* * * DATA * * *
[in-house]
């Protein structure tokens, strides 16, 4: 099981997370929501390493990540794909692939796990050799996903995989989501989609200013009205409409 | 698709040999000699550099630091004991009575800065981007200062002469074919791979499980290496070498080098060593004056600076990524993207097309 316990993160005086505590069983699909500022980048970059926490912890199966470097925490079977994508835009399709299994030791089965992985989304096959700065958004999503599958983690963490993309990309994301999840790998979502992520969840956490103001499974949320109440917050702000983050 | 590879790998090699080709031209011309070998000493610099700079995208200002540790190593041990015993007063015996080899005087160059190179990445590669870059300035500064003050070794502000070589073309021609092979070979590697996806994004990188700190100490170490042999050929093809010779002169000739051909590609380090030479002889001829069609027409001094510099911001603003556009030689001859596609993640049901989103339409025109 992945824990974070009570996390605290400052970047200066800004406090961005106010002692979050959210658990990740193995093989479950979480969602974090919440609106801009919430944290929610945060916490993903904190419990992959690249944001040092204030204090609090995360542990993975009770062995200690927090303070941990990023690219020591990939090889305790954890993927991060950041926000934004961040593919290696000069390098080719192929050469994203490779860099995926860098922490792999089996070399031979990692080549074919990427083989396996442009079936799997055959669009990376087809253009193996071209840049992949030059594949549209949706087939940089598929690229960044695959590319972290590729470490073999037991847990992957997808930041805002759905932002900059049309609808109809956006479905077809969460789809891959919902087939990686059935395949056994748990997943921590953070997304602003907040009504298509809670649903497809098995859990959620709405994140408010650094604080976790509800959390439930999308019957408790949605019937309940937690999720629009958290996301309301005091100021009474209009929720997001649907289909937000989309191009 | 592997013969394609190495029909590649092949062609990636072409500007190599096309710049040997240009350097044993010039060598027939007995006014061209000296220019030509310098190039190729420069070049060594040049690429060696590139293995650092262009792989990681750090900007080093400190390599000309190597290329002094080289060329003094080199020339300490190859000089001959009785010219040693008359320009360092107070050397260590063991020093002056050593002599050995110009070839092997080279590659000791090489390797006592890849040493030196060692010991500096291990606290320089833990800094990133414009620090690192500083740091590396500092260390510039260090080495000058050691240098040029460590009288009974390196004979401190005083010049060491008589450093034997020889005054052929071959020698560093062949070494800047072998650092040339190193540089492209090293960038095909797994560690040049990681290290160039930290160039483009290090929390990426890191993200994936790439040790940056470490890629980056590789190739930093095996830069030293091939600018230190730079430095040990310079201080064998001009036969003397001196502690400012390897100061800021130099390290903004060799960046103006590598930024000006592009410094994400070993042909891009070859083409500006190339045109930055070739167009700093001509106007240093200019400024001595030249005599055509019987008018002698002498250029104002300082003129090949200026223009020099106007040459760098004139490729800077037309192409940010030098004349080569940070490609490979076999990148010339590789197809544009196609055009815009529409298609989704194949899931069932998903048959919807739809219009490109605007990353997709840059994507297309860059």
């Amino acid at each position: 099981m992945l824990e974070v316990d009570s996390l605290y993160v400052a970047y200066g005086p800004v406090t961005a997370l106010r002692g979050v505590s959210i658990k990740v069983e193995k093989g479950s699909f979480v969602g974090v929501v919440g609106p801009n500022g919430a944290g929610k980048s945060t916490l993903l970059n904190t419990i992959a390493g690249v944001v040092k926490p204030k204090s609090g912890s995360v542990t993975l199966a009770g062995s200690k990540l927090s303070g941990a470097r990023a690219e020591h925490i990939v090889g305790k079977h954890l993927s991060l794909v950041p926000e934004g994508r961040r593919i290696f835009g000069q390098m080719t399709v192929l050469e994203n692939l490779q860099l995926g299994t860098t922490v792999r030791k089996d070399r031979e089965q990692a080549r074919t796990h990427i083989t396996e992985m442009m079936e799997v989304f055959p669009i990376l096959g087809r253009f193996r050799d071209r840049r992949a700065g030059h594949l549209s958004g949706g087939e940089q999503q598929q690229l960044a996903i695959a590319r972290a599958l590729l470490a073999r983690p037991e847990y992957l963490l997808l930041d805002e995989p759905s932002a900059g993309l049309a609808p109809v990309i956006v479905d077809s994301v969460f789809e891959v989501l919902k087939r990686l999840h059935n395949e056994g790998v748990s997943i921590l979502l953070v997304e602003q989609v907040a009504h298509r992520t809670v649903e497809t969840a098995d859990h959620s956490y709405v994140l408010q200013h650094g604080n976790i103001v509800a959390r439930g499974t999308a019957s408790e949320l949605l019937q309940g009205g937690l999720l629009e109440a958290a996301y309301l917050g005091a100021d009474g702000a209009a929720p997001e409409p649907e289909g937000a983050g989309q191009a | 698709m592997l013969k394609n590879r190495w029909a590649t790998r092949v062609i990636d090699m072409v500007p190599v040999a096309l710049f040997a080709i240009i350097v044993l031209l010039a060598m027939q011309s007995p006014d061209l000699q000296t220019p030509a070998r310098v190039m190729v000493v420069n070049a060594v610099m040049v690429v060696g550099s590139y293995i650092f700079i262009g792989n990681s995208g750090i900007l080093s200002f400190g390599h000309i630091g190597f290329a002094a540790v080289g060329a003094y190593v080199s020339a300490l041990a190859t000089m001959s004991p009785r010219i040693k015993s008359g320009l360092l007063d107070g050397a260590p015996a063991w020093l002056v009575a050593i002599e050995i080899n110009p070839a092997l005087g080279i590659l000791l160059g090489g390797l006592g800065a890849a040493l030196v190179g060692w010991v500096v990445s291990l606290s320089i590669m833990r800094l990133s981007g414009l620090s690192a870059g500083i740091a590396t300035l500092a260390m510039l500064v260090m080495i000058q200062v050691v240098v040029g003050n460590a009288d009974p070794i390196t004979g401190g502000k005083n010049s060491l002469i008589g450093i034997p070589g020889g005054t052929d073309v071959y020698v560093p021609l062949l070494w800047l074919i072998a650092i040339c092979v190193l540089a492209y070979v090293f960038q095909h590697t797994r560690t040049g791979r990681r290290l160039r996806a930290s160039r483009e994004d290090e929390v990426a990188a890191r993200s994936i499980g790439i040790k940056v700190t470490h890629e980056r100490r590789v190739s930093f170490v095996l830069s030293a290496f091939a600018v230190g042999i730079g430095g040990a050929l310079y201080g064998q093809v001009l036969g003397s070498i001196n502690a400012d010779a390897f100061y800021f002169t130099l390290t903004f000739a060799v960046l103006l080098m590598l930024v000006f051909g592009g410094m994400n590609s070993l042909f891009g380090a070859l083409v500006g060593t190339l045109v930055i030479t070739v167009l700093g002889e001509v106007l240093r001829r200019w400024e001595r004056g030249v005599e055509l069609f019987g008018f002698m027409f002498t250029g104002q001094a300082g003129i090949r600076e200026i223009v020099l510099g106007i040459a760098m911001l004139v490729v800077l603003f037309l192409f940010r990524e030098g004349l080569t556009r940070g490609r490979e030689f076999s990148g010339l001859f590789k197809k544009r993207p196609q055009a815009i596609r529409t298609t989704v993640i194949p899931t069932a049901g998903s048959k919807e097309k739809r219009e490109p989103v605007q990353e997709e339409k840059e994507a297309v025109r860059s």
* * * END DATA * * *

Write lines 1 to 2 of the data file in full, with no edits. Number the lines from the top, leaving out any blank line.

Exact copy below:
[in-house]
């Protein structure tokens, strides 16, 4: 099981997370929501390493990540794909692939796990050799996903995989989501989609200013009205409409 | 698709040999000699550099630091004991009575800065981007200062002469074919791979499980290496070498080098060593004056600076990524993207097309 316990993160005086505590069983699909500022980048970059926490912890199966470097925490079977994508835009399709299994030791089965992985989304096959700065958004999503599958983690963490993309990309994301999840790998979502992520969840956490103001499974949320109440917050702000983050 | 590879790998090699080709031209011309070998000493610099700079995208200002540790190593041990015993007063015996080899005087160059190179990445590669870059300035500064003050070794502000070589073309021609092979070979590697996806994004990188700190100490170490042999050929093809010779002169000739051909590609380090030479002889001829069609027409001094510099911001603003556009030689001859596609993640049901989103339409025109 992945824990974070009570996390605290400052970047200066800004406090961005106010002692979050959210658990990740193995093989479950979480969602974090919440609106801009919430944290929610945060916490993903904190419990992959690249944001040092204030204090609090995360542990993975009770062995200690927090303070941990990023690219020591990939090889305790954890993927991060950041926000934004961040593919290696000069390098080719192929050469994203490779860099995926860098922490792999089996070399031979990692080549074919990427083989396996442009079936799997055959669009990376087809253009193996071209840049992949030059594949549209949706087939940089598929690229960044695959590319972290590729470490073999037991847990992957997808930041805002759905932002900059049309609808109809956006479905077809969460789809891959919902087939990686059935395949056994748990997943921590953070997304602003907040009504298509809670649903497809098995859990959620709405994140408010650094604080976790509800959390439930999308019957408790949605019937309940937690999720629009958290996301309301005091100021009474209009929720997001649907289909937000989309191009 | 592997013969394609190495029909590649092949062609990636072409500007190599096309710049040997240009350097044993010039060598027939007995006014061209000296220019030509310098190039190729420069070049060594040049690429060696590139293995650092262009792989990681750090900007080093400190390599000309190597290329002094080289060329003094080199020339300490190859000089001959009785010219040693008359320009360092107070050397260590063991020093002056050593002599050995110009070839092997080279590659000791090489390797006592890849040493030196060692010991500096291990606290320089833990800094990133414009620090690192500083740091590396500092260390510039260090080495000058050691240098040029460590009288009974390196004979401190005083010049060491008589450093034997020889005054052929071959020698560093062949070494800047072998650092040339190193540089492209090293960038095909797994560690040049990681290290160039930290160039483009290090929390990426890191993200994936790439040790940056470490890629980056590789190739930093095996830069030293091939600018230190730079430095040990310079201080064998001009036969003397001196502690400012390897100061800021130099390290903004060799960046103006590598930024000006592009410094994400070993042909891009070859083409500006190339045109930055070739167009700093001509106007240093200019400024001595030249005599055509019987008018002698002498250029104002300082003129090949200026223009020099106007040459760098004139490729800077037309192409940010030098004349080569940070490609490979076999990148010339590789197809544009196609055009815009529409298609989704194949899931069932998903048959919807739809219009490109605007990353997709840059994507297309860059």